From early April, the S&P 500 index rose 10% from a low of around 2581 to 2,846 on July 25th. That was within 26 points—less than 1%–of its late January all-time high of 2,872.87.
Since then, it slipped a bit to just above 2800, but then retraced its steps to close at 2827 Thursday.
The Dow Jones Industrial Average followed a similar trajectory, while the Nasdaq Composite and small-cap Russell 2000 indexes, which had healthy rallies of 22.6% and 14.3%, respectively, from their February lows, made new all-time highs in July. They, too, have slid in the weeks since and are beginning to inch up again.
The escalating trade war between the U.S. and China—and it’s no longer a question of “whether” we’re in a trade war; it’s how serious it’s going to be—has had an impact, particularly on the Dow, which includes giant exporters like Boeing and Caterpillar.
But 30% of the S&P 500’s revenues comes from overseas, and the big tech companies on the Nasdaq have huge international sales, too. Even the mostly domestic Russell, lately a haven for trade war-wary investors, would be hurt by the higher inflation punitive tariffs would unleash.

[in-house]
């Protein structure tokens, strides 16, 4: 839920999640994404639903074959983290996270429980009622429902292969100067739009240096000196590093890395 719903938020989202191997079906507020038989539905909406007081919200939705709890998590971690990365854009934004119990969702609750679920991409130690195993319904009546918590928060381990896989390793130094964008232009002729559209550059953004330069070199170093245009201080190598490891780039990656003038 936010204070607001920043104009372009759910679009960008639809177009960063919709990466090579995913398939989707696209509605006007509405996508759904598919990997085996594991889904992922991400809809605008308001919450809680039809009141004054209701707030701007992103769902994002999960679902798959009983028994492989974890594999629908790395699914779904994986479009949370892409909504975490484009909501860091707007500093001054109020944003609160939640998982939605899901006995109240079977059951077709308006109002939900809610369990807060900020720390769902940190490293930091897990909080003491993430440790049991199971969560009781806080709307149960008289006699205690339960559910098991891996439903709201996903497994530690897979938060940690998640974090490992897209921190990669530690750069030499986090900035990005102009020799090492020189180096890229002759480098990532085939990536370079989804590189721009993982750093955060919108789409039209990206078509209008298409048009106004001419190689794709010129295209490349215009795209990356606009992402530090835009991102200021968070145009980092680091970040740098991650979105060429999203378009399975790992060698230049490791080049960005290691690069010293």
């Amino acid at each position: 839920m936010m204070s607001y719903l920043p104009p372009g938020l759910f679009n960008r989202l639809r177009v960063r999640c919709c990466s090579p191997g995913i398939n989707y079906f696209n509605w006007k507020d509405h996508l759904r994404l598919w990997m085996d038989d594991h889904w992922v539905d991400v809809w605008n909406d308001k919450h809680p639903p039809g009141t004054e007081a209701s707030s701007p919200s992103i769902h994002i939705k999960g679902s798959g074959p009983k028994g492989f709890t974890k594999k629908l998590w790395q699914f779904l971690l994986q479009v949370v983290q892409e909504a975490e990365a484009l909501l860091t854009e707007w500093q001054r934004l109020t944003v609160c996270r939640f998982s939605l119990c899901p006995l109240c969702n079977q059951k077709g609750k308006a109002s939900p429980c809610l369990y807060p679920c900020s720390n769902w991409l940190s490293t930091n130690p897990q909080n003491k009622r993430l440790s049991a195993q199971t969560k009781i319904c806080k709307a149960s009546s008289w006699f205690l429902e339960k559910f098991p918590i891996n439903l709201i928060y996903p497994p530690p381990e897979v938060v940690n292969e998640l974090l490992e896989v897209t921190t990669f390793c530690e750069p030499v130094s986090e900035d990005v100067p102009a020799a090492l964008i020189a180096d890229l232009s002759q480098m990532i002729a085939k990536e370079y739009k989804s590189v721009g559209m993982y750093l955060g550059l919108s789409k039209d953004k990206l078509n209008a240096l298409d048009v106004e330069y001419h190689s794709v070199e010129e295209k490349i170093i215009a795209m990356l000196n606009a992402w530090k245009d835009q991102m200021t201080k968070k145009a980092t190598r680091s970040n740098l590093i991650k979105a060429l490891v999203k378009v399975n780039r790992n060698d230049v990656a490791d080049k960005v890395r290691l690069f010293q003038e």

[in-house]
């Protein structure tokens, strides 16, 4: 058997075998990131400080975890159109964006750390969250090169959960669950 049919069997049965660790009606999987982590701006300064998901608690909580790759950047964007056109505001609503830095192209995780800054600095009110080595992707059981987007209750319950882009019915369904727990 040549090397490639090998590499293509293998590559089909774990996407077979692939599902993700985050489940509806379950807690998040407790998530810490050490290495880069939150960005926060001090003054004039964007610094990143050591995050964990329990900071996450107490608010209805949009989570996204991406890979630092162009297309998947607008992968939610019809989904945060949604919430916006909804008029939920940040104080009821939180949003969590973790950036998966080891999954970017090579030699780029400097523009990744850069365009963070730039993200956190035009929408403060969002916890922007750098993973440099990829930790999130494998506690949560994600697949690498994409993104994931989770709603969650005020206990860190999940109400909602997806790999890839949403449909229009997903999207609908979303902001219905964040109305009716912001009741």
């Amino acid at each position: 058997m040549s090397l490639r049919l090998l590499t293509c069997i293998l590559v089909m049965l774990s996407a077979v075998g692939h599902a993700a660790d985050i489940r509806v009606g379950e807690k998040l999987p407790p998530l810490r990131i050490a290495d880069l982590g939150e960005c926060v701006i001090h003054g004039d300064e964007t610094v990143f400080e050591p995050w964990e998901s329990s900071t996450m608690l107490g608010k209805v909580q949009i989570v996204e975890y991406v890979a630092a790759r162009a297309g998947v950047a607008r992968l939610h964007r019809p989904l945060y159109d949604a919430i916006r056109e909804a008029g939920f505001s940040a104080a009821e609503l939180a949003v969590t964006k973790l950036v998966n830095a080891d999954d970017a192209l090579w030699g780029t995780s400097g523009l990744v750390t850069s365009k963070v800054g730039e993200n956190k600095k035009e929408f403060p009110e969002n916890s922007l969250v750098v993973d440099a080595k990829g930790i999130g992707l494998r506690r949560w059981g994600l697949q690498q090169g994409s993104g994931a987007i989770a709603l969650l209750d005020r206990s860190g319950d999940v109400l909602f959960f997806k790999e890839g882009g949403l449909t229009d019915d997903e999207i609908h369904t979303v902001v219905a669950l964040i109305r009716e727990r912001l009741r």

The big question now is, can the market get to new highs, and why does that matter?
On the technical side, it’s worrisome that the S&P came so close to its all-time high, then sold off. The S&P will need to make and hold a new all-time high for this bull market to remain intact, so if the bulls try and fail to top that 2872 level again, that would be a bad sign. The Dow’s failure to come within 1,100 points of its all-time high during its recent rally is particularly troubling.
But the most fundamental factor of all—interest rates—may become an even bigger issue.
On Wednesday, the Federal Open Markets Committee (FOMC) left the federal funds rate at around 2%, but upgraded its description of the economy to “strong” from “solid.” That sets the stage for another ¼-point rate hike in September and probably in December, making four this year.
President Trump, who loves low interest rates, has started to grumble about this, but Jamie Dimon, CEO of JPMorgan Chase, made an even bigger fuss about the Fed’s efforts to shrink its $4 trillion-plus balance sheet. Dimon said that move could backfire on the economy or even cause a market panic. Higher inflation (perhaps from trade wars?) would likely cause the Fed to raise rates faster, too
If that happens and the S&P doesn’t hit new highs in the fall, this bull market may be much closer to its end than we thought.